[CrossRef]

Glastre, W.

Goodman, J. W.

J. W. Goodman, Speckle Phenomena in Optics (Roberts, 2006).

Green, T. J.

Haeberle, O.

S. Vertu, J. Flugge, J. J. Delaunay, and O. Haeberle, “Improved and isotropic resolution in tomographic diffractive microscopy combining sample and illumination rotation,” Central Eur. J. Phys. 44, 969–974 (2011).
[CrossRef]

Hugon, O.

Jacquin, O.

Joud, F.

O. Hugon, F. Joud, E. Lacot, O. Jacquin, and H. de Chatellus Guillet, “Coherent microscopy by laser optical feedback imaging (LOFI) technique,” Ultramicroscopy 111, 1557–1563 (2011).
[CrossRef]

Klooster, A.

C. C. Aleksoff, J. S. Accetta, L. M. Peterson, A. M. Tai, A. Klooster, K. S. Schroeder, R. M. Majewski, J. O. Abshier, and M. Fee, “Synthetic aperture imaging with a pulsed CO2 TEA laser,” Proc. SPIE 783, 29–40 (1987).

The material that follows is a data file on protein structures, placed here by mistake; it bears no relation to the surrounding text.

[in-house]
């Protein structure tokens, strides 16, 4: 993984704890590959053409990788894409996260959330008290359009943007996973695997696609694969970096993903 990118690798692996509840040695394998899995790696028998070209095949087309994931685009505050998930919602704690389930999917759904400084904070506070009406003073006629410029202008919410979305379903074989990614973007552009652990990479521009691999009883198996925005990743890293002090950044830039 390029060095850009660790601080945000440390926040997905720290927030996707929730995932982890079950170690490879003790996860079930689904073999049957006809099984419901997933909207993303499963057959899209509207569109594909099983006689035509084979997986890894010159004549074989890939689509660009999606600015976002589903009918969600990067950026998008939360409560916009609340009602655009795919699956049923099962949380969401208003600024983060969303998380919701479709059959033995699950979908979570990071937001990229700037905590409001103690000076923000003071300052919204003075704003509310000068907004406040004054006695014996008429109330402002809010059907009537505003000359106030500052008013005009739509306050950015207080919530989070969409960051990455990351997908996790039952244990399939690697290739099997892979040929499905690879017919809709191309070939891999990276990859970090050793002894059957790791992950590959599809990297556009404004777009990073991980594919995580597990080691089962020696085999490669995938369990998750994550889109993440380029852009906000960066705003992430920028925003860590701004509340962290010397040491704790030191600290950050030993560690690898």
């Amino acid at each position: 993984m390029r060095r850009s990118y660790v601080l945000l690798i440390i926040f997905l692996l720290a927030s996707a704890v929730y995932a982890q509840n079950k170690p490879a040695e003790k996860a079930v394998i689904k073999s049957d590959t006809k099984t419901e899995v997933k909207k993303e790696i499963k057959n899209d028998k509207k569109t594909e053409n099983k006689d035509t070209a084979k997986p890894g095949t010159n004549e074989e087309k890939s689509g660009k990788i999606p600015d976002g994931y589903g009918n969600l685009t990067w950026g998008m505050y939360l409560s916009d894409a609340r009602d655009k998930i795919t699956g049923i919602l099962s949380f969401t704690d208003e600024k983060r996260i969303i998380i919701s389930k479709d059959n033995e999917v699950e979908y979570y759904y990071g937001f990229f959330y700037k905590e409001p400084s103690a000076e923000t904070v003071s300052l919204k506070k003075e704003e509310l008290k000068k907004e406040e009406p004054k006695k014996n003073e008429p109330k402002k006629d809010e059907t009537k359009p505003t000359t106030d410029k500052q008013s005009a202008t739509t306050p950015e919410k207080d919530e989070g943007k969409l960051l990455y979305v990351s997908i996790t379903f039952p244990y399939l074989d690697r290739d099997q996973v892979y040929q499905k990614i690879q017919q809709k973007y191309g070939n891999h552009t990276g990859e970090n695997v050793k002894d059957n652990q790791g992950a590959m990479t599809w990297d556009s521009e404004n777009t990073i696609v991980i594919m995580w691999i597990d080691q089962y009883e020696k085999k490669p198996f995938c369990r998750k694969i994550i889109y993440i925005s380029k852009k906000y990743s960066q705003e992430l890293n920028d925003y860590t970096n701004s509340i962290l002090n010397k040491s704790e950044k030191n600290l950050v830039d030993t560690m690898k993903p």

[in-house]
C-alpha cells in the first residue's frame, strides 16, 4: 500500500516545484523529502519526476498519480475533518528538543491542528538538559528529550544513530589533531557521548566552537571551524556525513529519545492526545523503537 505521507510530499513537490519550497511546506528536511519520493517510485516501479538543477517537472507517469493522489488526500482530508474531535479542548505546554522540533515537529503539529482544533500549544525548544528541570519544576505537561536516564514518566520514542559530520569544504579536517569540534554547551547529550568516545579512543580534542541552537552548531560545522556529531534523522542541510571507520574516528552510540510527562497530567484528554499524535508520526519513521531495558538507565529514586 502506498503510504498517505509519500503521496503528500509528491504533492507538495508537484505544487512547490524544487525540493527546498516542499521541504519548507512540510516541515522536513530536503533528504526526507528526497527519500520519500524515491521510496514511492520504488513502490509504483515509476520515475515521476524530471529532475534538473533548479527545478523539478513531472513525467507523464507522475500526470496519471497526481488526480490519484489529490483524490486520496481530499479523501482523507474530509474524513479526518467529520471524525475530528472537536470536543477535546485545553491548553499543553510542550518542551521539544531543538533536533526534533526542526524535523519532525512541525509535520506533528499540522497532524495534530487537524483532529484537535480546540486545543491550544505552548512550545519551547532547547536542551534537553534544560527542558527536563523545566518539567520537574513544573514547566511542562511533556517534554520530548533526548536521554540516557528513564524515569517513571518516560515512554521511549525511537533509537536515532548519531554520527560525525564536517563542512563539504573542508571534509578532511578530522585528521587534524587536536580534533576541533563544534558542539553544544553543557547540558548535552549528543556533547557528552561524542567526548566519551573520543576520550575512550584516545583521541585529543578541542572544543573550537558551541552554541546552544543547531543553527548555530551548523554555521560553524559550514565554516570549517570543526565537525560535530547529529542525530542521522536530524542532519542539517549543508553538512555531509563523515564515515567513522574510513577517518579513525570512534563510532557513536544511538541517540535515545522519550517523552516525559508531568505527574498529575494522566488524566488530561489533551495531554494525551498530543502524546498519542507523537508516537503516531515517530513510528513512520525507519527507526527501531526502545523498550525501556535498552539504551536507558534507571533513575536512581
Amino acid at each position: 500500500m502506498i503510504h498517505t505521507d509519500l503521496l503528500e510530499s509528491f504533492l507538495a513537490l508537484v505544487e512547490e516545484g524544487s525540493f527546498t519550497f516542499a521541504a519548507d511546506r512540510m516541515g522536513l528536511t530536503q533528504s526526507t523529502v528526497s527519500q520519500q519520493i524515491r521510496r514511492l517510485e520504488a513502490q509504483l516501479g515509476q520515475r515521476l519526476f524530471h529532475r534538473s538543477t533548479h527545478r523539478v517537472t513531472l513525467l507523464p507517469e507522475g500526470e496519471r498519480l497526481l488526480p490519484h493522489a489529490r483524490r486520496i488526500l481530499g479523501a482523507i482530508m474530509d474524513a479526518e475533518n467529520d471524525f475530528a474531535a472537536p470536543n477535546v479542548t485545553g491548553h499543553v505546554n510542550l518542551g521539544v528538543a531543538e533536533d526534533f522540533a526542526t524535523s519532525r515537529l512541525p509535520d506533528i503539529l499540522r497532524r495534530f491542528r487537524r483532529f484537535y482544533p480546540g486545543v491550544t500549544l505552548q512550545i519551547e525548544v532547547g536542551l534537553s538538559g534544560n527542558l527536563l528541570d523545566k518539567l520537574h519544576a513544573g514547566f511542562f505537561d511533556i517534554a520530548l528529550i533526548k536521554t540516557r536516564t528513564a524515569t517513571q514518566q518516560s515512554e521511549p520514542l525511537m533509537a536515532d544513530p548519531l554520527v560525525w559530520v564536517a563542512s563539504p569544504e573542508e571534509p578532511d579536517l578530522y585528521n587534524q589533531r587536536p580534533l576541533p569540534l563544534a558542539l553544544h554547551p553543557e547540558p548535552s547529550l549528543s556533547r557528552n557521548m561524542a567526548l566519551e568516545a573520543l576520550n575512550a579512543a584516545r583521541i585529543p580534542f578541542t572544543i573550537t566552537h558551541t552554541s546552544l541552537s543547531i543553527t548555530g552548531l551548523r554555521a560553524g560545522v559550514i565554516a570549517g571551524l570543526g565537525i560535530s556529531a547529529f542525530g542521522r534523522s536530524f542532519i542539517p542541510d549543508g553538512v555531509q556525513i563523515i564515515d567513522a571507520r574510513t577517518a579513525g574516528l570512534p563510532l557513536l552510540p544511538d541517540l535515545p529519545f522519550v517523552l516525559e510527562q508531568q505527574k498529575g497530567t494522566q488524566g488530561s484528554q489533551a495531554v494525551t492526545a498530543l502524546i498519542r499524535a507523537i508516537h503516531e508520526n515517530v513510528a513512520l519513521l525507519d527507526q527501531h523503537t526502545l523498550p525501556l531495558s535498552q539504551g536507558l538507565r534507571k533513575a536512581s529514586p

[CrossRef]

Kujas, M.

M. Pernot, J.-F. Aubry, M. Tanter, A.-L. Boch, F. Marquet, M. Kujas, D. Seilhean, and M. Fink, “In vivo transcranial brain surgery with an ultrasonic time reversal mirror,” J. Neurosurg. 106, 1061–1066 (2007).
[CrossRef]

Lacot, E.

W. Glastre, E. Lacot, O. Jacquin, and H. de Chatellus Guillet, “Sensitivity of synthetic aperture laser optical feedback imaging,” J. Opt. Soc. Am. A 29, 476–485 (2012).
[CrossRef]

O. Jacquin, W. Glastre, E. Lacot, O. Hugon, H. de Chatellus Guillet, and F. Ramaz, “Acousto-optic laser optical feedback imaging,” Opt. Lett. 37, 2514–2516 (2012).
[CrossRef]

W. Glastre, O. Jacquin, O. Hugon, H. de Chatellus Guillet, and E. Lacot, “Synthetic aperture laser optical feedback imaging using a translational scanning with galvanometric mirrors,” J. Opt. Soc. Am. A 29, 1639–1647 (2012).
[CrossRef]

O. Jacquin, E. Lacot, W. Glastre, O. Hugon, and H. de Chatellus Guillet, “Experimental comparison of autodyne and heterodyne laser interferometry using Nd:YVO4 microchip laser,” J. Opt. Soc. Am. A 28, 1741–1746 (2011).